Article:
As 200 children descend on the Savoy, Niru Ratnam asks why corporations sponsor works of art
In July, 200 teenagers from east London will head to the Savoy where they will take over the Lancaster Ballroom for the day. There they will be given the freedom to create a large-scale event — food and performances included. In the weeks leading up to it, they will have been prepped by Ruth Ewan, the artist behind the project, on the history of the Peasants’ Revolt in 1381.
The preparation and the event itself will revolve around the teenagers’ interpretation of that historical moment when Wat Tyler led calls for the redistribution of wealth and was subsequently put to death in Smithfield by London’s mayor for his troubles. Before Tyler’s revolt was quashed, his peasants had stormed west London and burnt the Savoy Palace to the ground — hence Ewan’s choice of the modern-day hotel.
‘Liberties of the Savoy’ is the winner of the four-year-old CREATE Art Award, which is given to works of participatory art, a particularly popular form of contemporary art at the moment (its high priest, Jeremy Deller, has just been chosen to represent Britain at the 2013 Venice Biennale). Participatory art falls somewhere between visual art, street theatre and group performance and this particular work is one of the more edgy examples to emerge because of its potential to be read from a politically inflected viewpoint.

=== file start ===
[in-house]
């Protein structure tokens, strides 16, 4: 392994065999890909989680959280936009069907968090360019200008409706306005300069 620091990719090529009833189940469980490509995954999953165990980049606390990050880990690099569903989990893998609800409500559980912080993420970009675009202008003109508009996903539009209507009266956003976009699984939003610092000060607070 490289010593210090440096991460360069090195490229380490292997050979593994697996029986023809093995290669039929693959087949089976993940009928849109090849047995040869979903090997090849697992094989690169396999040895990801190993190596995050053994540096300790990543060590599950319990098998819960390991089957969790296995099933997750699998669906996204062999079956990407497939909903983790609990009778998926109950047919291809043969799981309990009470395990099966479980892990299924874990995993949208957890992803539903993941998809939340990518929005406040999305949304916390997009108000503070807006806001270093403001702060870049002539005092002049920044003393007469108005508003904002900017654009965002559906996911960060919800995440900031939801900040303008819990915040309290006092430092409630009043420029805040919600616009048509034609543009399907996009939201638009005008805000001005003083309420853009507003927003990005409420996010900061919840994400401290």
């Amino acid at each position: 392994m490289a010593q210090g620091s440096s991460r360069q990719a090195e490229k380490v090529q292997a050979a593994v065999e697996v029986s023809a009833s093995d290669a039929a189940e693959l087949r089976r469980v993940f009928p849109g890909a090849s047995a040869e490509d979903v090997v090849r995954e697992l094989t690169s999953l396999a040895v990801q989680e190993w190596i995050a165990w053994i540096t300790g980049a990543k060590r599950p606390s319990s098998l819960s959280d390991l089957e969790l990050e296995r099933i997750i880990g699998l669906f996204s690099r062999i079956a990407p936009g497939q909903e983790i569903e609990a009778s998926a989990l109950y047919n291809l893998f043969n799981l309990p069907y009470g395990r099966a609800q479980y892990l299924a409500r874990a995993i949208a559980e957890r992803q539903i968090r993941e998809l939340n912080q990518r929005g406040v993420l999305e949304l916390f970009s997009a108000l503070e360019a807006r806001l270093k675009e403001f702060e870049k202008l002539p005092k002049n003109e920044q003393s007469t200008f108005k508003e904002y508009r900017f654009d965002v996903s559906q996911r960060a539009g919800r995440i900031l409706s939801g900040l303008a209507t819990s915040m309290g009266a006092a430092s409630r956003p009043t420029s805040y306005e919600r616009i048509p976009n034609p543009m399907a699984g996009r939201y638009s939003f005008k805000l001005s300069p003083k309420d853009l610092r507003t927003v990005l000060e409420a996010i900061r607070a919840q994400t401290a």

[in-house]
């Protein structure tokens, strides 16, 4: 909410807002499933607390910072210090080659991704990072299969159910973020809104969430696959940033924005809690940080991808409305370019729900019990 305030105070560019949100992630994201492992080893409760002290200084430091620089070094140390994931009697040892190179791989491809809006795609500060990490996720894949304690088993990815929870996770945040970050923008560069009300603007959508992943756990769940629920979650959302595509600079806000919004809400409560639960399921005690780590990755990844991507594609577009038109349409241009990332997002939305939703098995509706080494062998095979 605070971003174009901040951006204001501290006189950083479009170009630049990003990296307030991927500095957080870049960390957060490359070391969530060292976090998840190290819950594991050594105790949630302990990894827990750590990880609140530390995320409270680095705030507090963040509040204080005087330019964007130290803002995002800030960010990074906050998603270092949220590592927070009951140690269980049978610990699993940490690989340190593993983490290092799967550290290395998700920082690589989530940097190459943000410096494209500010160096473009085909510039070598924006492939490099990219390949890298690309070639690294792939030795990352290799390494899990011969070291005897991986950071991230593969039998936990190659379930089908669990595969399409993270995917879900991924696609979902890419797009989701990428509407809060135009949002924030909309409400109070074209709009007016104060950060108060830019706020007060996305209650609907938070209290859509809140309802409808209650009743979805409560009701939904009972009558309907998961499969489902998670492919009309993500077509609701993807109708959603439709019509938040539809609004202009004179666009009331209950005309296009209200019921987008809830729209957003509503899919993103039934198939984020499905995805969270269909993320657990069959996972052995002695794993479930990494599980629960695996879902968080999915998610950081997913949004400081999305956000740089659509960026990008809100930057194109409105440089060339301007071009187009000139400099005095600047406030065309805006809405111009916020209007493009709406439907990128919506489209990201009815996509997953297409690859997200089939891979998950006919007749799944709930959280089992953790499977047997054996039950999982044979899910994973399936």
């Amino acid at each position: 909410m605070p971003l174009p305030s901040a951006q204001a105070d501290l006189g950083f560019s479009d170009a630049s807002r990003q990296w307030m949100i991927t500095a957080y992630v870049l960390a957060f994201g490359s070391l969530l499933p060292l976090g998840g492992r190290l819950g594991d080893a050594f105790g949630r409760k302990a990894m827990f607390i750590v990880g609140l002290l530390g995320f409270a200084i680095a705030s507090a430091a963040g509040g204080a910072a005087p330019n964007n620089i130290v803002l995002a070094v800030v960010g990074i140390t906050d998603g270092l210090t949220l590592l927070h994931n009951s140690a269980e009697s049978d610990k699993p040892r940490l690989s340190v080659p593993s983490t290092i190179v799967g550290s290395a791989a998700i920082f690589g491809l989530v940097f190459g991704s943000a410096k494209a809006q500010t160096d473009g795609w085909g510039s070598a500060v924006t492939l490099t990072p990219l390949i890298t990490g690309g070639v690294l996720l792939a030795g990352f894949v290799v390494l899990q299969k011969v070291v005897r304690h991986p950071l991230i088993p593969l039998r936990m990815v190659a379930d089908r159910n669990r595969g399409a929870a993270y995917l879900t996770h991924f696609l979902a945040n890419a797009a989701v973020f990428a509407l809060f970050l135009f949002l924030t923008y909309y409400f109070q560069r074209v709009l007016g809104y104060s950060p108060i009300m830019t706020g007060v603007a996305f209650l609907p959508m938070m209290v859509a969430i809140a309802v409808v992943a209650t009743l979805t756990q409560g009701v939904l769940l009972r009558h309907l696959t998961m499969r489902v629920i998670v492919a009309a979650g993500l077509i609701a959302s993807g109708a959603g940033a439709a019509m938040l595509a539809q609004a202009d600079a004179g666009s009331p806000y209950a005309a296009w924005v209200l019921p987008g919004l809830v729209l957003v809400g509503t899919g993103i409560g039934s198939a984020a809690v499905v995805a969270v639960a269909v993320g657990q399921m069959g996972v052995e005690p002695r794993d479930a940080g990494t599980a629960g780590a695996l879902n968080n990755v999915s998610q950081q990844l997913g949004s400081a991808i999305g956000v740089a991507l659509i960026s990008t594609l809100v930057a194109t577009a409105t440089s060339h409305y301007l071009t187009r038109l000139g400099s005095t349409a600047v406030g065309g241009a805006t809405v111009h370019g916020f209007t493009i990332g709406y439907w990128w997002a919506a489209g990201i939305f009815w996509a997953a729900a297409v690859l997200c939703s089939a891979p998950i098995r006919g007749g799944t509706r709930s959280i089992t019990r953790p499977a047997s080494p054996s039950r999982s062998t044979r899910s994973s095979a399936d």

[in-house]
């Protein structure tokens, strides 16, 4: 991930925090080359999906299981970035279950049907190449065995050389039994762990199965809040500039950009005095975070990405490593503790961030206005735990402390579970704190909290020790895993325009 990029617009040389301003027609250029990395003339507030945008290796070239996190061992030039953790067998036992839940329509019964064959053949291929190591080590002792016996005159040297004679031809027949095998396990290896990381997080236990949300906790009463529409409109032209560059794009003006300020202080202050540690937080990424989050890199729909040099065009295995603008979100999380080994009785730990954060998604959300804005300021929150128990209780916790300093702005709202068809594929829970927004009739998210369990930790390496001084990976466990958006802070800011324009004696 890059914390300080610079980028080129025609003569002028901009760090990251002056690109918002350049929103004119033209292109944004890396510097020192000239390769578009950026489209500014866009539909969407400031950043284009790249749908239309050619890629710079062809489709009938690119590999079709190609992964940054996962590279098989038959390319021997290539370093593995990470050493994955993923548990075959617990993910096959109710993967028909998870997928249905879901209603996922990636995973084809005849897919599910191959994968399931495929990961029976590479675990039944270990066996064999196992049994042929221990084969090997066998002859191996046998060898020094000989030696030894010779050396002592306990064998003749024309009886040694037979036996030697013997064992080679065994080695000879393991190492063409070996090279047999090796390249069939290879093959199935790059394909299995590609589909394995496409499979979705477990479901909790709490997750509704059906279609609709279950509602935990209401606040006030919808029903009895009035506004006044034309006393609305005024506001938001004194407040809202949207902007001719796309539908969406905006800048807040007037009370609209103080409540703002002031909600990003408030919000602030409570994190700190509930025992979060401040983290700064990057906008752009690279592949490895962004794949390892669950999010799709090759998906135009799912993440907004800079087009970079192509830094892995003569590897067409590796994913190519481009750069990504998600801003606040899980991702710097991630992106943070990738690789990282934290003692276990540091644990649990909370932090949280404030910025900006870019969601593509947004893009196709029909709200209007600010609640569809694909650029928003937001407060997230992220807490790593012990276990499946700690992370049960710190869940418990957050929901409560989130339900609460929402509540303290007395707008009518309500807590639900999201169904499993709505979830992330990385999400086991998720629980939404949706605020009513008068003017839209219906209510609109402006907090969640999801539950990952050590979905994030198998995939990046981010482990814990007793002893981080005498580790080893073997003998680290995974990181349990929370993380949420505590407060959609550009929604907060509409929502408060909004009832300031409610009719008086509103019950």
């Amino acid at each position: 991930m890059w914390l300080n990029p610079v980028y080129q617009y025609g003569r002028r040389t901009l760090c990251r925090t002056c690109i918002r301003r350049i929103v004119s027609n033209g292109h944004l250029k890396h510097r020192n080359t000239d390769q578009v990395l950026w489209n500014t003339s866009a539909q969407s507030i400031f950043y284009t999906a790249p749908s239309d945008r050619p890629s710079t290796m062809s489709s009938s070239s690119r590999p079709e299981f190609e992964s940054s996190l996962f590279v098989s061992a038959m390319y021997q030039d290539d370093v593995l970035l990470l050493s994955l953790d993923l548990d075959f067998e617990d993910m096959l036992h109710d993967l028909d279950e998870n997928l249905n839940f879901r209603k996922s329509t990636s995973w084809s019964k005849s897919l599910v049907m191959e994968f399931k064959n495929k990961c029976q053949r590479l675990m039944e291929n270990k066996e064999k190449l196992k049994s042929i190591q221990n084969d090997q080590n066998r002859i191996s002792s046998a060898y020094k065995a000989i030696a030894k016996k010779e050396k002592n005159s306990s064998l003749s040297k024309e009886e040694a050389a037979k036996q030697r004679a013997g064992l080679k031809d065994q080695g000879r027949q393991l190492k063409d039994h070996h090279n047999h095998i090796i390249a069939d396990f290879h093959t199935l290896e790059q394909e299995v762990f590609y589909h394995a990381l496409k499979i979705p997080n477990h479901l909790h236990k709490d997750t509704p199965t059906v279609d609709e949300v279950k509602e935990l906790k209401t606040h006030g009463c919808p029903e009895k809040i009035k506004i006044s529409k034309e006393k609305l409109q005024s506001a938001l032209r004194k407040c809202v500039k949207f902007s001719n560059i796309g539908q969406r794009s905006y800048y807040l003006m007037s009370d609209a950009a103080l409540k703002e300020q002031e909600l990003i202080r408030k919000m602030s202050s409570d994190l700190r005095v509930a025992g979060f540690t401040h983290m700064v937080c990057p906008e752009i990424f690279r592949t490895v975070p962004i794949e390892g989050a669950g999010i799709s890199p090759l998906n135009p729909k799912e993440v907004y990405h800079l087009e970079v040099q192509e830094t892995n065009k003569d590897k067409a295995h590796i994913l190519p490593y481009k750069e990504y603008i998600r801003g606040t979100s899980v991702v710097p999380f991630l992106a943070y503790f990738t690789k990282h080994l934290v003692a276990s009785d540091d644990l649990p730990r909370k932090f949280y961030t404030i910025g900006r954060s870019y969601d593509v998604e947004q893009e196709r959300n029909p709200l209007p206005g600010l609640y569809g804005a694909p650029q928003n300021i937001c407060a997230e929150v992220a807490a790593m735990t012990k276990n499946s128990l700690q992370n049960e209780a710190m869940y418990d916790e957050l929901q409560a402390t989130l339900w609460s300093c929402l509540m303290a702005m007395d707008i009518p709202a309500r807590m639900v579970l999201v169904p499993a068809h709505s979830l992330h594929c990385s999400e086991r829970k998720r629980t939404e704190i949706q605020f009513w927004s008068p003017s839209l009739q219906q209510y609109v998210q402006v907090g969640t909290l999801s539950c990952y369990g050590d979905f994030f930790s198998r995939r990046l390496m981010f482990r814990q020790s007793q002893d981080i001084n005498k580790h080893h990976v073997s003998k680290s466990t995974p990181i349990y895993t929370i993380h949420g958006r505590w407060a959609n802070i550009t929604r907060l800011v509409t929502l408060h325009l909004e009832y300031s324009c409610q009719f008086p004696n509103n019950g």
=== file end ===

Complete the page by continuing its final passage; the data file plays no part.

For while it is rooted in the Peasant’s Revolt, it seems clear that the work is also inviting viewers to make links with the events of last summer, when teenagers across London went on their own revolt of the dispossessed. Ewan’s description of her project seems, in part at least, to reference those events: ‘I want the “Liberties of the Savoy” to create a unique situation, albeit for one afternoon, in which the participants are unrestricted in their desire and ambition, where they can temporarily experience liberty of sorts.